Volume > Issue > Candles & Candlemas

Candles & Candlemas


By John M. Grondelski | January-February 2024
John M. Grondelski (Ph.D., Fordham) is a former Associate Dean of the School of Theology at Seton Hall University in South Orange, New Jersey. All views expressed herein are exclusively his.

Candles are a bit like angels: The secular world seems to have acquired a taste for them as the Church seems to be going in the opposite direction. Admittedly, the analogy limps: Candles haven’t been eclipsed in churches the way talk of angels (good and, especially, bad) has.

Think of the proliferation of candles in homes, both scented (perhaps another reminder that people like “smells and bells”) and unscented. They’re clearly not utilitarian: electrification has triumphed, and even if Thomas Edison’s incandescent invention has been banned in the name of “climate change,” there’s something about the light of a candle that your energy-efficient light-emitting diode can’t replicate. (I profess no awareness of whether your candle might someday be confiscated due to its carbon-emitting wick-print.)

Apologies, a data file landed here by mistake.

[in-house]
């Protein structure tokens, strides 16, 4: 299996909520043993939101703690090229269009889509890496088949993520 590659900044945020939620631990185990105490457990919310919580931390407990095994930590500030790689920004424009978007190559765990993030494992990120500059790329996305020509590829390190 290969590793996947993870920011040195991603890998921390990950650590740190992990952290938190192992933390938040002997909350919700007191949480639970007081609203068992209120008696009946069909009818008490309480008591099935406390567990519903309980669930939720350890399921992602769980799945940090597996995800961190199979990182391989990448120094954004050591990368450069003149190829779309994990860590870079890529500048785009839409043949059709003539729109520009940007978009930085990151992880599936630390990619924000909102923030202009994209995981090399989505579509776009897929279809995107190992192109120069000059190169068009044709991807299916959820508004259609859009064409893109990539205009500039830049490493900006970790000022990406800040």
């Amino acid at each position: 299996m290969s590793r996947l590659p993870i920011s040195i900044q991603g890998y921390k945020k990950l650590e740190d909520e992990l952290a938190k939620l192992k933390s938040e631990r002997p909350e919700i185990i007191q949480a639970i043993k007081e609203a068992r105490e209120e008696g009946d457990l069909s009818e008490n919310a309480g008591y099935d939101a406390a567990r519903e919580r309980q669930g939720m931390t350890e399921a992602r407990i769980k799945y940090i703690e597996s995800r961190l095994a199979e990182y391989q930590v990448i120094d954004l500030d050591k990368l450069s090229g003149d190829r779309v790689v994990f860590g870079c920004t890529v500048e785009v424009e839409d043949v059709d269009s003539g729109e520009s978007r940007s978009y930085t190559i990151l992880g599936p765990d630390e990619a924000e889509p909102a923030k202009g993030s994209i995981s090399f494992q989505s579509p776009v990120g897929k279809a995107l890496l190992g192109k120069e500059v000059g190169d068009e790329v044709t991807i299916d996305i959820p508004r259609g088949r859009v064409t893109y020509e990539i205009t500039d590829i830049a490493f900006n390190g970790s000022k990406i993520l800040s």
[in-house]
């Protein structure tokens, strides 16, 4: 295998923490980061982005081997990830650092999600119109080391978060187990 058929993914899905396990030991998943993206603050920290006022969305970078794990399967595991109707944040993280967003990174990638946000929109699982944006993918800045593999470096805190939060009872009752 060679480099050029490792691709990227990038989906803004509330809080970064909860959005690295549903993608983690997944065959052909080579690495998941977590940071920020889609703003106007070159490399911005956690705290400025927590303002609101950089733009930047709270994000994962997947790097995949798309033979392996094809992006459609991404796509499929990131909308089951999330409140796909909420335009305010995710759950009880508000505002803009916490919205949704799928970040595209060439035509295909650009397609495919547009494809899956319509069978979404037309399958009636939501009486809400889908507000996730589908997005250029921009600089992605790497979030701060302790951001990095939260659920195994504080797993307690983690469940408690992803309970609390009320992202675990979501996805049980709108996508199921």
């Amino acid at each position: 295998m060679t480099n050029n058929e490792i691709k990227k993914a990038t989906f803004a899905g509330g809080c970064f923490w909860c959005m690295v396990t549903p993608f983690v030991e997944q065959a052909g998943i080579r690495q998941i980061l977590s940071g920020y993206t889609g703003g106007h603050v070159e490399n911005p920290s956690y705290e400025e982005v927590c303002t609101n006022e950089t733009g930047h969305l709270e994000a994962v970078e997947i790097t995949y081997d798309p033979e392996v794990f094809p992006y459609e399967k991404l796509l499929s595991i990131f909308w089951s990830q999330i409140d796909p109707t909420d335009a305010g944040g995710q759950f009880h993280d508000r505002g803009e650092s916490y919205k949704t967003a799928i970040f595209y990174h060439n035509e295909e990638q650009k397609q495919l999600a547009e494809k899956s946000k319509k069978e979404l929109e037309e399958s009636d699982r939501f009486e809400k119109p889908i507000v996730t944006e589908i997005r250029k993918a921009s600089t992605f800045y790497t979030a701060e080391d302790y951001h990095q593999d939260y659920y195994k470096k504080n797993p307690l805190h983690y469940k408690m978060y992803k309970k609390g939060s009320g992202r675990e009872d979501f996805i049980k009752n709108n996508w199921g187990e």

Yes, people are attracted by candles. There’s a reason why liturgies such as Tenebrae and the Service of Light at the start of the Easter Vigil make deep impressions on us. But there is a utilitarian aspect to candles as well, which many Catholics have forgotten, one deserving attention as the Church celebrates the Feast of the Presentation of the Lord on February 2.

Once upon a time, Catholics showed up at church on that day because it was Candlemas, when the priest blessed candles. (He still does.) Catholics brought those blessed candles home as sacramentals, and they were common features in their homes, along with pictures of the Sacred Heart and Our Lady, a crucifix behind which palms were kept from one Lent to another, and holy water.

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